Orlando soccer stadium has raised $15m via the old green-card-for-investment scam

The interwebs are freaking out about this article in the New York Times by our old friend Ken Belson, which talks about how Orlando City F.C. owner Flávio Augusto da Silva is seeking overseas stadium investors in exchange for a shot at green cards, “in what may be the first deal of its kind.”

As with so much that Belson writes: No, not exactly. The federal EB-5 program offering to let foreign investors in U.S. development projects jump the line for visas has been around for 25 years (which Belson notes), and was in fact a key part of then-Brooklyn Nets owner Bruce Ratner’s finance plan for his arena project back in 2010 (which he doesn’t). The money there went to pay for infrastructure for the larger site, not the arena per se, but still it means the Orlando deal isn’t exactly a first. (EB-5 loans were also proposed for one of Las Vegas’s many arenas that never got built, at least not yet.)

EB-5 has been criticized for being ripe for abuse, with some developers allegedly using it as a scam to rake in cash without ever building anything, while others have complained that if the U.S. is really going to sell green cards to people will to pay for the privilege, it should at least get the money directly instead of giving it to private developers in the hopes that it will somehow create jobs. (The provision of the EB-5 program that da Silva is using is only available for projects in high-unemployment areas, which is certainly true for the area around the Orlando soccer stadium, though how a handful of temporary construction jobs and less temporary hot dog vendor jobs is going to do much to mitigate this is less clear.)

Anyway, this is indeed a scam, though it’s one that is by no means limited to Orlando’s soccer stadium (which is otherwise being funded entirely out of da Silva’s pocket), and one that’s more about how developers have sweet-talked the federal government into getting them access to cheap capital by bumping certain foreigners with money to the front of the immigration line. Team officials haven’t said how much they’re expecting to raise by this method (they say they have $15 million so far), but keep in mind it’s just a no-interest loan, not a grant, so while da Silva would be saving money, he’s still be on the hook for the principal. It’s worth getting upset about, in other words, but less because da Silva is applying for it than because it still exists at all.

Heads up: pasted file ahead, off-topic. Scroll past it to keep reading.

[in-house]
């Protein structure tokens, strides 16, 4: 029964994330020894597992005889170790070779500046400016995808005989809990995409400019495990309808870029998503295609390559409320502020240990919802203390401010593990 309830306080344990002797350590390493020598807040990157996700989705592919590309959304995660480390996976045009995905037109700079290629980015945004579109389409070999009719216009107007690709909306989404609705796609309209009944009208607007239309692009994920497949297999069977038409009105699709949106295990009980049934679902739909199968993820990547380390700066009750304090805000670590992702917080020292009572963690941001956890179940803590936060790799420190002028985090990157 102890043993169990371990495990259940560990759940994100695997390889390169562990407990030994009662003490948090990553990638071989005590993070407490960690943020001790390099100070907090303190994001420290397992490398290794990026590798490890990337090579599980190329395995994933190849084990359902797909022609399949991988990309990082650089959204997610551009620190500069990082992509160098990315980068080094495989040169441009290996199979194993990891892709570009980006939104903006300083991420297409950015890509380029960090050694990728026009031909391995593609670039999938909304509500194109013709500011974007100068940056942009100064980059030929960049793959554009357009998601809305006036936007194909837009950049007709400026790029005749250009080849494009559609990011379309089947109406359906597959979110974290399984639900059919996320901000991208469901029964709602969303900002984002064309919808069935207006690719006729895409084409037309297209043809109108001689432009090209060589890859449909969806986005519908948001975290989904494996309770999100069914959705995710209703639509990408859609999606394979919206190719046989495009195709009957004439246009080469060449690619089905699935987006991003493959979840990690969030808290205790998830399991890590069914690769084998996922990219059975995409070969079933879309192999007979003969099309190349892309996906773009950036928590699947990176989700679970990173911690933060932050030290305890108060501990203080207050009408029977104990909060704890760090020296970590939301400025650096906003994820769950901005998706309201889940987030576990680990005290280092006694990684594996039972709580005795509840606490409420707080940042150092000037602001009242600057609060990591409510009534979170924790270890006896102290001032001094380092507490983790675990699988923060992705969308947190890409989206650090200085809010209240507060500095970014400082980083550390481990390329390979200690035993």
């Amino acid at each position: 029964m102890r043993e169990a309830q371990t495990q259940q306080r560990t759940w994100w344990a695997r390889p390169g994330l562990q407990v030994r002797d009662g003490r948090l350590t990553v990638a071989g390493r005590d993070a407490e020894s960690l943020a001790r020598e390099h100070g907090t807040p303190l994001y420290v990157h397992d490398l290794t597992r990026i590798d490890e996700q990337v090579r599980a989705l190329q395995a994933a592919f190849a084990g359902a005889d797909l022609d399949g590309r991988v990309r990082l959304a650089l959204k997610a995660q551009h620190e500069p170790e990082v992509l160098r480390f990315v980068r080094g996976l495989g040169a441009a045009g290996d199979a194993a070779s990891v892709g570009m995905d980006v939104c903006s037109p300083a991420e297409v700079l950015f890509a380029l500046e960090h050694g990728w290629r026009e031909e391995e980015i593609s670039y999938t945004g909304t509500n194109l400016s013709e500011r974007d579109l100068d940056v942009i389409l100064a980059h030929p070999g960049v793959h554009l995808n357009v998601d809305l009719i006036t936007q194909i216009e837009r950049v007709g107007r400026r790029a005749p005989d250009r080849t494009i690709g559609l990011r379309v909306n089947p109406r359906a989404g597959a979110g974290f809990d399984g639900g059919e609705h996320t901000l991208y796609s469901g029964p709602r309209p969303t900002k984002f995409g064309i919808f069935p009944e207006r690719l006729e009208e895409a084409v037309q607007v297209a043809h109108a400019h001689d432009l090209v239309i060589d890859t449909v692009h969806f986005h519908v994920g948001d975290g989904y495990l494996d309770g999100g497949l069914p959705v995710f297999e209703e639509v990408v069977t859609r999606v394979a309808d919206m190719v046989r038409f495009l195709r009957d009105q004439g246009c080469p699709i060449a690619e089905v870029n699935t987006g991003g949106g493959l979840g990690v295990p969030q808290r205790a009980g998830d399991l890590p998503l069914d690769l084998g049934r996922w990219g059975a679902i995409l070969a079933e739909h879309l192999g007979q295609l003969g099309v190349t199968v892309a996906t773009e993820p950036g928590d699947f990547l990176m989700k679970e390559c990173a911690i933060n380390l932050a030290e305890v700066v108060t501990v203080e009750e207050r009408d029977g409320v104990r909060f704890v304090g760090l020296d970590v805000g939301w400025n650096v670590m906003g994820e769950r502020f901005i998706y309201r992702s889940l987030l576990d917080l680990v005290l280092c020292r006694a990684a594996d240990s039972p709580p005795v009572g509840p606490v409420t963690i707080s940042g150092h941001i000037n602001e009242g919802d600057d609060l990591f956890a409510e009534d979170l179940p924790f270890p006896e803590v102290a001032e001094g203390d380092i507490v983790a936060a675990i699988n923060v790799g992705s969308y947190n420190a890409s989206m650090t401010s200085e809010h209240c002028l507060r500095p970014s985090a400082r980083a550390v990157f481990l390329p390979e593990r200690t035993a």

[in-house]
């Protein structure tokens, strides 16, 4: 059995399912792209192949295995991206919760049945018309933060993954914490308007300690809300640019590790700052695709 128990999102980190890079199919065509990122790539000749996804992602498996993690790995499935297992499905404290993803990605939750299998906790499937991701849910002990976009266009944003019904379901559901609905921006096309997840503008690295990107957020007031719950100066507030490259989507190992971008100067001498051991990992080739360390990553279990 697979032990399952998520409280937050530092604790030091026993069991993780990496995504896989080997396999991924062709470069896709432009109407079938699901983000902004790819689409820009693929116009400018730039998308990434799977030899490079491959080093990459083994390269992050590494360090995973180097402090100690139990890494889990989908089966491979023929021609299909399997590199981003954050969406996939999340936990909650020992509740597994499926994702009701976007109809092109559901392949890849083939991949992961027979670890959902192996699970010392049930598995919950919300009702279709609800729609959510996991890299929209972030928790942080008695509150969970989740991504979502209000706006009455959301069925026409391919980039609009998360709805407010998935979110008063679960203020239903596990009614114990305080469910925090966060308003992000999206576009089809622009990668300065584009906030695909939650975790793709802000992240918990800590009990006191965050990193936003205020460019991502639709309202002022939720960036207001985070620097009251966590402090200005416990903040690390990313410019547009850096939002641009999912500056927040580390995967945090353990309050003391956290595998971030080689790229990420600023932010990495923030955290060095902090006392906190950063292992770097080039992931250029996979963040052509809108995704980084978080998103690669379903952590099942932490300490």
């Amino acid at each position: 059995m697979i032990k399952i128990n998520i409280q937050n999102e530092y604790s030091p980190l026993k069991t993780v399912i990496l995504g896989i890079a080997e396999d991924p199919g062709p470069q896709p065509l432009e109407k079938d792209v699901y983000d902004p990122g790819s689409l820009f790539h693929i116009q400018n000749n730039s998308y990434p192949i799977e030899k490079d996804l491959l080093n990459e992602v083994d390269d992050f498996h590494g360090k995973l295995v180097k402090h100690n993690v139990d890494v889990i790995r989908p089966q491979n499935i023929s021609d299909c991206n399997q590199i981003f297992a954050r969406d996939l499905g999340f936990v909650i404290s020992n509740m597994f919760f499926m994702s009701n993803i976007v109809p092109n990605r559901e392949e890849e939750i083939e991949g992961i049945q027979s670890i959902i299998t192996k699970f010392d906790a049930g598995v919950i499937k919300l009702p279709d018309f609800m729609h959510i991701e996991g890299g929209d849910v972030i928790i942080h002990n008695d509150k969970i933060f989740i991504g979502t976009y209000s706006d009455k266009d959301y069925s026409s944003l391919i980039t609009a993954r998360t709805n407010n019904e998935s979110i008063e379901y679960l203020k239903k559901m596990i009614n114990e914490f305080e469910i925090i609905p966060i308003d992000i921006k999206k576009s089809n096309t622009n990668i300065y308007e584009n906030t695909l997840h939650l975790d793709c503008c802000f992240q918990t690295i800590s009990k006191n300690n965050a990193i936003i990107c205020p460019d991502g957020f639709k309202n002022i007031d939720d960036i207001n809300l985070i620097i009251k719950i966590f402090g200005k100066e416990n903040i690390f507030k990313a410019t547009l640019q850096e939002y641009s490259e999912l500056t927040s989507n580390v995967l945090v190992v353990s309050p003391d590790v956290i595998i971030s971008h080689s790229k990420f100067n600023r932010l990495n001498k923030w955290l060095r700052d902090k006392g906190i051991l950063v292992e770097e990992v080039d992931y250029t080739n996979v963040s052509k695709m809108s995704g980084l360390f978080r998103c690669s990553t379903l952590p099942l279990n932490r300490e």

14 comments on “Orlando soccer stadium has raised $15m via the old green-card-for-investment scam

  1. Shorter da Silva: “This is way more expensive than I thought it would be, and there aren’t any locals who want to help me pay for it.”

    To the extent that Orlando/Orange County is entirely run by developers, real estate moguls, and tourist interests, this is likely far from the first major project in town that’s been funded in some part by that program. I’m gonna have to read up on that one.

  2. I like da Silva’s soaking rich foreigners plan better than Scott Walker’s take 300 million from state university students and hand it to the billionaire owners of the Milwaukee Bucks plan.

    • I don’t think the UW cuts and the Bucks subsidy are related. The UW cuts appear to be purely political. The Bucks subsidy came in spite of the fact that the Bucks owner are heavy donors to Walker’s political enemies.

  3. I totally agree. However the owner has to spend his money first and even the visa’s sold might never get approval. Fact is this country has no problems selling visa’s to rich people or talented foreign students. I wonder why Mr. Belson failed to mention the Nets or how the Mets are scamming the taxpayers of New York.

  4. Neil (or, should I say “Donald, Jr.”),

    What’s so bad about offering an incentive for foreign investment? I certainly can’t see how the EB-5 program is a “scam”. It appears to be transparent.

    As for the idea that the money should go to the Treasury instead of towards an actual project where an actual thing that creates actual economic activity is being built, I think we just have a fundamental disagreement.

    • Yeah, I’ll agree with Ben, this isn’t a scam. Who’s scammed?

      If this country wants to give green cards in exchange for foreign investment and puts it into law, then that’s law, not a scam.